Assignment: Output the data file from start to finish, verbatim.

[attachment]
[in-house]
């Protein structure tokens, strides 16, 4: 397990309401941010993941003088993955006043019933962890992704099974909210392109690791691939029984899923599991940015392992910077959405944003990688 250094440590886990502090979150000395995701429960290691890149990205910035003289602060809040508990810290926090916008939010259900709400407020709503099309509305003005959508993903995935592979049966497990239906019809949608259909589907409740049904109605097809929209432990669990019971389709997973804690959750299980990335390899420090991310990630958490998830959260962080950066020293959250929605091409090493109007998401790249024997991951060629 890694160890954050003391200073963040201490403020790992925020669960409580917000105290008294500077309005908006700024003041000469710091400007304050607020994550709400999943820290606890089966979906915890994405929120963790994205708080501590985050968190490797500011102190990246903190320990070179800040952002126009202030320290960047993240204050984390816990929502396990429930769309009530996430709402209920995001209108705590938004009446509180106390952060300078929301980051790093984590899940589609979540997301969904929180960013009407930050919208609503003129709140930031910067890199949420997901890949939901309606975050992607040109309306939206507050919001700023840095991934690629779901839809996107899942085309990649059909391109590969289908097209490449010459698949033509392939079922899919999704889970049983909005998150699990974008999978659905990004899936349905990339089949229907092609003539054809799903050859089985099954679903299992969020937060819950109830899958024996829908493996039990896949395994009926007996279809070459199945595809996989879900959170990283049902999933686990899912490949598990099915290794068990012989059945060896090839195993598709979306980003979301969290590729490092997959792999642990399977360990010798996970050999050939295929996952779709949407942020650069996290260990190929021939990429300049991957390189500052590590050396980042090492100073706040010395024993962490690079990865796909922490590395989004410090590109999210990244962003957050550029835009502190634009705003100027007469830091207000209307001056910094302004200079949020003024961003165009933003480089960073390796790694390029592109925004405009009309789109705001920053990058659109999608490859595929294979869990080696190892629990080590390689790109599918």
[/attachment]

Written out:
[in-house]
């Protein structure tokens, strides 16, 4: 397990309401941010993941003088993955006043019933962890992704099974909210392109690791691939029984899923599991940015392992910077959405944003990688 250094440590886990502090979150000395995701429960290691890149990205910035003289602060809040508990810290926090916008939010259900709400407020709503099309509305003005959508993903995935592979049966497990239906019809949608259909589907409740049904109605097809929209432990669990019971389709997973804690959750299980990335390899420090991310990630958490998830959260962080950066020293959250929605091409090493109007998401790249024997991951060629 890694160890954050003391200073963040201490403020790992925020669960409580917000105290008294500077309005908006700024003041000469710091400007304050607020994550709400999943820290606890089966979906915890994405929120963790994205708080501590985050968190490797500011102190990246903190320990070179800040952002126009202030320290960047993240204050984390816990929502396990429930769309009530996430709402209920995001209108705590938004009446509180106390952060300078929301980051790093984590899940589609979540997301969904929180960013009407930050919208609503003129709140930031910067890199949420997901890949939901309606975050992607040109309306939206507050919001700023840095991934690629779901839809996107899942085309990649059909391109590969289908097209490449010459698949033509392939079922899919999704889970049983909005998150699990974008999978659905990004899936349905990339089949229907092609003539054809799903050859089985099954679903299992969020937060819950109830899958024996829908493996039990896949395994009926007996279809070459199945595809996989879900959170990283049902999933686990899912490949598990099915290794068990012989059945060896090839195993598709979306980003979301969290590729490092997959792999642990399977360990010798996970050999050939295929996952779709949407942020650069996290260990190929021939990429300049991957390189500052590590050396980042090492100073706040010395024993962490690079990865796909922490590395989004410090590109999210990244962003957050550029835009502190634009705003100027007469830091207000209307001056910094302004200079949020003024961003165009933003480089960073390796790694390029592109925004405009009309789109705001920053990058659109999608490859595929294979869990080696190892629990080590390689790109599918």